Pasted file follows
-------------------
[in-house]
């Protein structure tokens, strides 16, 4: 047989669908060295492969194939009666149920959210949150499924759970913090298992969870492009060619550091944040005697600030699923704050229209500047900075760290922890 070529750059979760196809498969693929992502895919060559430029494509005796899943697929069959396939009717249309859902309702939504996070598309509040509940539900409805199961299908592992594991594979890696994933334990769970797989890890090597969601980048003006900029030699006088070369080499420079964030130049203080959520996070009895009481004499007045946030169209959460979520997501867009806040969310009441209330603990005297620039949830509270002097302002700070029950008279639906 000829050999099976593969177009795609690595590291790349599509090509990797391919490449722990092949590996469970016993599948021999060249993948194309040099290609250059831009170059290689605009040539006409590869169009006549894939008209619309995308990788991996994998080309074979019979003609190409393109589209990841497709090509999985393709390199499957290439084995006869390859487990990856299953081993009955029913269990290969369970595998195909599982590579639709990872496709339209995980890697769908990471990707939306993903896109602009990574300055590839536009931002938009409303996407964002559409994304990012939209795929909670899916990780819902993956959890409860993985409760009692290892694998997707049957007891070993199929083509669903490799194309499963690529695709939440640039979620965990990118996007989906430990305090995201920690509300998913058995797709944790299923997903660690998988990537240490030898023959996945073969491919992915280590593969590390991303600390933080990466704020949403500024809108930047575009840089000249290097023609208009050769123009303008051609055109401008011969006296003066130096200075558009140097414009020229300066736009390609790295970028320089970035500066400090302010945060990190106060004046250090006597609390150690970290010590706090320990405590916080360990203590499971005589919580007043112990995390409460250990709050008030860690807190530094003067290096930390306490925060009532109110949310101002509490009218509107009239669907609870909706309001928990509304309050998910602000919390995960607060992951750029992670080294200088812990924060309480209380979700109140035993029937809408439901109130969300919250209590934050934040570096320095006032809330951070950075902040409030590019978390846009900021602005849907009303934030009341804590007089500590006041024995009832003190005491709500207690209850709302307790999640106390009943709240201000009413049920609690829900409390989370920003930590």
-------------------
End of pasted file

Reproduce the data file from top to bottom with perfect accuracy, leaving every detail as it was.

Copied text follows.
[in-house]
């Protein structure tokens, strides 16, 4: 047989669908060295492969194939009666149920959210949150499924759970913090298992969870492009060619550091944040005697600030699923704050229209500047900075760290922890 070529750059979760196809498969693929992502895919060559430029494509005796899943697929069959396939009717249309859902309702939504996070598309509040509940539900409805199961299908592992594991594979890696994933334990769970797989890890090597969601980048003006900029030699006088070369080499420079964030130049203080959520996070009895009481004499007045946030169209959460979520997501867009806040969310009441209330603990005297620039949830509270002097302002700070029950008279639906 000829050999099976593969177009795609690595590291790349599509090509990797391919490449722990092949590996469970016993599948021999060249993948194309040099290609250059831009170059290689605009040539006409590869169009006549894939008209619309995308990788991996994998080309074979019979003609190409393109589209990841497709090509999985393709390199499957290439084995006869390859487990990856299953081993009955029913269990290969369970595998195909599982590579639709990872496709339209995980890697769908990471990707939306993903896109602009990574300055590839536009931002938009409303996407964002559409994304990012939209795929909670899916990780819902993956959890409860993985409760009692290892694998997707049957007891070993199929083509669903490799194309499963690529695709939440640039979620965990990118996007989906430990305090995201920690509300998913058995797709944790299923997903660690998988990537240490030898023959996945073969491919992915280590593969590390991303600390933080990466704020949403500024809108930047575009840089000249290097023609208009050769123009303008051609055109401008011969006296003066130096200075558009140097414009020229300066736009390609790295970028320089970035500066400090302010945060990190106060004046250090006597609390150690970290010590706090320990405590916080360990203590499971005589919580007043112990995390409460250990709050008030860690807190530094003067290096930390306490925060009532109110949310101002509490009218509107009239669907609870909706309001928990509304309050998910602000919390995960607060992951750029992670080294200088812990924060309480209380979700109140035993029937809408439901109130969300919250209590934050934040570096320095006032809330951070950075902040409030590019978390846009900021602005849907009303934030009341804590007089500590006041024995009832003190005491709500207690209850709302307790999640106390009943709240201000009413049920609690829900409390989370920003930590």